[NOTEBOOK]Populism's Appeal Can Suddenly Change

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[NOTEBOOK]Populism's Appeal Can Suddenly Change

The word "populism" has become popular in the international community. The word was born in the United States in 1891, when the Populist Party was founded to counter the two major parties - the Republic Party and the Democratic Party. The word "populist politics" came into use, as the Populist Party was supported by the peasantry and labor unions.

These days, the expression usually refers to politics that cater to public opinion, regardless of economic status.

Populism has become the topic of international politics because popular leaders with popularity-based policies are attracting the world's attention, including Alberto Fujimori, Eric Estrada, Junichiro Koizumi and Vladimir Putin.

In the Philippines and Peru, former presidents Eric Estrada and Alberto Fujimori, who have been removed from power, are considered populists. In Japan, there is criticism that Prime Minister Koizumi's policies are too populistic.

In Russia, President Vladimir Putin is attempting populist policies that stimulate nostalgia for the former Soviet Union as a superpower.

In Korea, critics say President Kim Dae-jung's administration is implementing a series of reform policies in a populistic way that puts too much value on uniform egalitarianism.

Of course, it is good for policies to be popular, and it gets a high approval rating from the people. However, reality is sometimes different. Some policies have to be carried out from a long-term perspective and some have to be done despite a lack of popularity.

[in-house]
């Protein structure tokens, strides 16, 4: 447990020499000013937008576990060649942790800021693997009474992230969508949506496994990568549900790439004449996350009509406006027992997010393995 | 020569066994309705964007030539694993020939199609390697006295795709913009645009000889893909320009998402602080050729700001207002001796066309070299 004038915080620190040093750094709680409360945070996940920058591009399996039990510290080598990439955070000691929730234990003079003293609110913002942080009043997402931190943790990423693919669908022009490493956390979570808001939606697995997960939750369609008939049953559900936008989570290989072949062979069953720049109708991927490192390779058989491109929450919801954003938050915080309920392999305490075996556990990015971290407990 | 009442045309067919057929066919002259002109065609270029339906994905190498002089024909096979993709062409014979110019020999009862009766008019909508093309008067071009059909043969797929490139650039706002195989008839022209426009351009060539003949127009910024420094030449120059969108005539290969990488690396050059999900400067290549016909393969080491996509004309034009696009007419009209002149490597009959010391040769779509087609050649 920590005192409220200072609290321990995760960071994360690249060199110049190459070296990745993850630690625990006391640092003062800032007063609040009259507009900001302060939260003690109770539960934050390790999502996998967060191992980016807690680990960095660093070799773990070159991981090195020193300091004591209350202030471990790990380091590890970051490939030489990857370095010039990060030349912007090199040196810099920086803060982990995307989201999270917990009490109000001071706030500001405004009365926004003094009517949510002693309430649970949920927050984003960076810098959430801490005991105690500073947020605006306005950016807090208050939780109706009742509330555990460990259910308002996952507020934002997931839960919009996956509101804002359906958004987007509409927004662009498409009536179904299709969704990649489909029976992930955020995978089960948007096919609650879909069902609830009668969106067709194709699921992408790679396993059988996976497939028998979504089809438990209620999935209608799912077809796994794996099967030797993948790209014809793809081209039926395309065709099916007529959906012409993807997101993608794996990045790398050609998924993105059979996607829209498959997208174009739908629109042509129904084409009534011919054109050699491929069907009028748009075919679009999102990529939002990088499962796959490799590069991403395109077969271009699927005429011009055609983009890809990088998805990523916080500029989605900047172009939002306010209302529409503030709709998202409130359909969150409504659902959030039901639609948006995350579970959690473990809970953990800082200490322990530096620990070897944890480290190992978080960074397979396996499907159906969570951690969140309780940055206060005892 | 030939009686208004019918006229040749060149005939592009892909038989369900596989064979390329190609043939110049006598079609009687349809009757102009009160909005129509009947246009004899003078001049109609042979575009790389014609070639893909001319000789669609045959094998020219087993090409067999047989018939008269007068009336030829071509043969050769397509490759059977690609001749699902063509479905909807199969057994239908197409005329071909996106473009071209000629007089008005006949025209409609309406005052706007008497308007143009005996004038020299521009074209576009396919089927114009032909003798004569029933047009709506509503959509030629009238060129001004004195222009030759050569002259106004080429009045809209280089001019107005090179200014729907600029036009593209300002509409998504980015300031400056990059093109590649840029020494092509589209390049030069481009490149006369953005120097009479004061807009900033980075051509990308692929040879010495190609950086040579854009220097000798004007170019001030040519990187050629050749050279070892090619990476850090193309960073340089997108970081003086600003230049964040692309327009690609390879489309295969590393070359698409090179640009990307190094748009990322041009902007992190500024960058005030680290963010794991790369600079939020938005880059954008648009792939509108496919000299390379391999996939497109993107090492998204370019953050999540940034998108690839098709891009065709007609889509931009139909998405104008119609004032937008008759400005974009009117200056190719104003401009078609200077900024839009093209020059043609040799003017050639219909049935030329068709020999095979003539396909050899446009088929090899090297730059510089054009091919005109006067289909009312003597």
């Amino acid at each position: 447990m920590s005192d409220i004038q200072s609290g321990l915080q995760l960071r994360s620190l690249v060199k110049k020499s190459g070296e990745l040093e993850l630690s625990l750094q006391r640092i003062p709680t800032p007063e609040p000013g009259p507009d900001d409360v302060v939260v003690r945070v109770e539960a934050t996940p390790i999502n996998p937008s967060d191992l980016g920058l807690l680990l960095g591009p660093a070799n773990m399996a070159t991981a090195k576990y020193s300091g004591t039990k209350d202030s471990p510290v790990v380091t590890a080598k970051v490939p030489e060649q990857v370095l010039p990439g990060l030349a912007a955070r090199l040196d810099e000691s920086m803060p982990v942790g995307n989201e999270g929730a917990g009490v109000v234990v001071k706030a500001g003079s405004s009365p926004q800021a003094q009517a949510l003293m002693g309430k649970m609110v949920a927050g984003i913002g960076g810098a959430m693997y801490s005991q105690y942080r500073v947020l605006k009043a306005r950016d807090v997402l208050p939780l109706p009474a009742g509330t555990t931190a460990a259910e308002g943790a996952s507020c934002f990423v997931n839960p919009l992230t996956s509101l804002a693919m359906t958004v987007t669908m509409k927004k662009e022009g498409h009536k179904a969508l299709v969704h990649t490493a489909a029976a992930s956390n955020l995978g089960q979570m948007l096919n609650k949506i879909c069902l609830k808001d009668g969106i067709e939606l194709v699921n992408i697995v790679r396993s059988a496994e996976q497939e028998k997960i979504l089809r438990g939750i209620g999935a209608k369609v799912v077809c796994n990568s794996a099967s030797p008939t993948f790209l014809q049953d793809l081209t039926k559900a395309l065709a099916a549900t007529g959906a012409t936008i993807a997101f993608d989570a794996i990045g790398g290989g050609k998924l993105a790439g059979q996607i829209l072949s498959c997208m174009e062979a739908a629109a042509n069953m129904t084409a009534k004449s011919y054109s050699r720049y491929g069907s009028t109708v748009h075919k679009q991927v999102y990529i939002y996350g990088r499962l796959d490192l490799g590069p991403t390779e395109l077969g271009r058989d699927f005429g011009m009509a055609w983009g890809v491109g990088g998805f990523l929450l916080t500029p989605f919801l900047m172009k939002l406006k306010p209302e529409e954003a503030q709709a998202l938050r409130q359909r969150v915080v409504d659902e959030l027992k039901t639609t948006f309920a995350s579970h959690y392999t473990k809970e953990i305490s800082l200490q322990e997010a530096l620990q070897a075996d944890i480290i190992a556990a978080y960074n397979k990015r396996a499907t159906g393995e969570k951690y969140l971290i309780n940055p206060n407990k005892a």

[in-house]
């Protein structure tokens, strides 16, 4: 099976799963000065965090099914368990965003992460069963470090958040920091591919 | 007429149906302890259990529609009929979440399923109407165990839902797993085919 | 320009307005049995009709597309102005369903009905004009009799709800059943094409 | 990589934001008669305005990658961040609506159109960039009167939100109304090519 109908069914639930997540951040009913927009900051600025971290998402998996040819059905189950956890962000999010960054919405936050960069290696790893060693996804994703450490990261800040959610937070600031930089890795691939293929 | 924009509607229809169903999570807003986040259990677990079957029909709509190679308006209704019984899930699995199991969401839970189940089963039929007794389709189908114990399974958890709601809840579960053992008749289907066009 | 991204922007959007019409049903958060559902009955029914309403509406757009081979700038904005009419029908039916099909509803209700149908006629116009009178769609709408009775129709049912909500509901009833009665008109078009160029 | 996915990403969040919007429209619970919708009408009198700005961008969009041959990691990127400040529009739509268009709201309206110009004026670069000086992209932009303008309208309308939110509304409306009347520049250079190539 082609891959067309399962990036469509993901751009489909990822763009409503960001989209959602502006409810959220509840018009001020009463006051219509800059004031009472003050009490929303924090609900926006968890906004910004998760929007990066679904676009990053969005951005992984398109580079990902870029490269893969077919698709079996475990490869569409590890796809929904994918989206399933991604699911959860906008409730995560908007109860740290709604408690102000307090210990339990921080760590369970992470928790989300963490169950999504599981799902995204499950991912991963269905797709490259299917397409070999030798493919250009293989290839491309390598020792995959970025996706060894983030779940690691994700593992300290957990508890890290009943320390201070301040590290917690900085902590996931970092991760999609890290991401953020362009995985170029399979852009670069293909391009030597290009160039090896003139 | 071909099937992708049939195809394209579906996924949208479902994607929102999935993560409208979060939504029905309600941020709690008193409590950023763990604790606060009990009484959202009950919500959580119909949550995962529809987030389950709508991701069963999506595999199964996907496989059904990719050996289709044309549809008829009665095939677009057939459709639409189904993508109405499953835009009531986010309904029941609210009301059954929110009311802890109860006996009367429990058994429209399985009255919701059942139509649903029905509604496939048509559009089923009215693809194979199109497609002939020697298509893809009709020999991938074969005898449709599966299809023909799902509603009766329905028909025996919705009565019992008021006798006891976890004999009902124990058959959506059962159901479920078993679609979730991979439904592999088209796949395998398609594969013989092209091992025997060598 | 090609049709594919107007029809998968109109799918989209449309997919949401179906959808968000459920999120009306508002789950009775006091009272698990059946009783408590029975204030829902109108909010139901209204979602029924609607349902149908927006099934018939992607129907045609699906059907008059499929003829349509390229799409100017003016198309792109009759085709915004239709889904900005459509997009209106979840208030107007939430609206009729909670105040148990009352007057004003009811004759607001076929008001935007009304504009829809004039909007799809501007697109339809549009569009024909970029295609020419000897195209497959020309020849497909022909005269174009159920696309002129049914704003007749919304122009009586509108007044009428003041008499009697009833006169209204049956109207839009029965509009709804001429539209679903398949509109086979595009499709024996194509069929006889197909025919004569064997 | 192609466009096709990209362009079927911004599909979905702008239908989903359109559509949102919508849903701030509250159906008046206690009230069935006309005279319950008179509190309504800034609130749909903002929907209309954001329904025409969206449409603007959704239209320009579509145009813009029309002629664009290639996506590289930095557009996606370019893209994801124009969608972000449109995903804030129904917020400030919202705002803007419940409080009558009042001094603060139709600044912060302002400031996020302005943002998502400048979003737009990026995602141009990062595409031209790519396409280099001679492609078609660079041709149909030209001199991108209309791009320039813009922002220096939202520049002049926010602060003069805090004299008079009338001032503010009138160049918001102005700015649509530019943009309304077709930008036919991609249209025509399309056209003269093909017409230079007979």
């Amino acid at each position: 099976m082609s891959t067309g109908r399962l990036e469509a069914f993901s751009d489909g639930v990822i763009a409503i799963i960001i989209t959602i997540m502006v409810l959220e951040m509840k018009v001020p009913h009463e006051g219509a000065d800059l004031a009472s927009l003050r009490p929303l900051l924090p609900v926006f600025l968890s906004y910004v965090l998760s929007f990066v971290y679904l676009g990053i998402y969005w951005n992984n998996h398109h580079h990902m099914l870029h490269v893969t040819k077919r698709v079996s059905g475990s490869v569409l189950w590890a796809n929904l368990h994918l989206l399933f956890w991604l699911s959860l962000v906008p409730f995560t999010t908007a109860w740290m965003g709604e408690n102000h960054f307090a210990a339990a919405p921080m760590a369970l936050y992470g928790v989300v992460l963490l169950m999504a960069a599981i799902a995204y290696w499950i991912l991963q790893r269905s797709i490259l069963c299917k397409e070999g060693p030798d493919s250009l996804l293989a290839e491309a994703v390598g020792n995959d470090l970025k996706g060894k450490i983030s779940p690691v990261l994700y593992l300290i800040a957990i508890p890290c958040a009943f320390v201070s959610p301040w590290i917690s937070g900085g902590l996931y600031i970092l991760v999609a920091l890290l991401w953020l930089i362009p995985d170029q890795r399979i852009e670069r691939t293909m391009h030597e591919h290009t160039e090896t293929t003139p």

In populism, however, there exists only the president and the people. Everything is done in the name of the people.

If the people turn their backs or become divided, such populistic leaders lose power rapidly or become so radical that their attachment to their policies resembles that of martyrs to their religion.

A good example is Mikhail Gorbachev, former president of the Soviet Union. After elected General Secretary of the Politburo of the Central Committee, Communist Party of the Soviet Union, Mr. Gorbachev pushed perestroika (reform) and glastnost (openness) in the name of and with the support from the Soviet people.

Although there were dissidents, Mr. Gorbachev's perestroika policy was carried out by the two pillars - an enlightened Secretary General and the people of the Soviet Union, and nothing could come between them.

Alexandre Yakoblev, a theorist who pushed for reforms with Mr. Gorbachev, said that every time they face trouble because of their opponents, they had the firm determination to reform the Soviet Union with martyrs' attitude.

In fact, Mr. Gorbachev pushed ahead with his reform agenda, turning a deaf ear to the Communist Party's assertion that withdrawing the Soviet military from East Germany and granting autonomy to the Baltic countries would lead to the disintegration of the Soviet Union. Because of such determination, he is revered as a leader who put an end to the Cold War.

Nevertheless, he is criticized for bringing chaos upon the Soviet Union, which he was supposed to protect and maintain, because he caused the sudden and unprepared dismantling of the Soviet Union by adhering too much to his reform targets. His successor was Boris Yeltsin, who was a far more populist leader than Mr. Gorbachev. During the first few years in office, Mr. Yeltsin's popularity peaked.

His popularity lost ground because his policies did not produce intended results and the reform fatigue built up.

The problem is that such populism makes its way into not only internal policies but also foreign policies. That may intensify conflicts with neighboring countries.

Populism puts on the appearance of an even more radical martyr when it loses public support. In many cases, a populist regime collapses when a more populist leader appears.


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The writer is international news editor of the JoongAng Ilbo.

by Kim Seok-hwan

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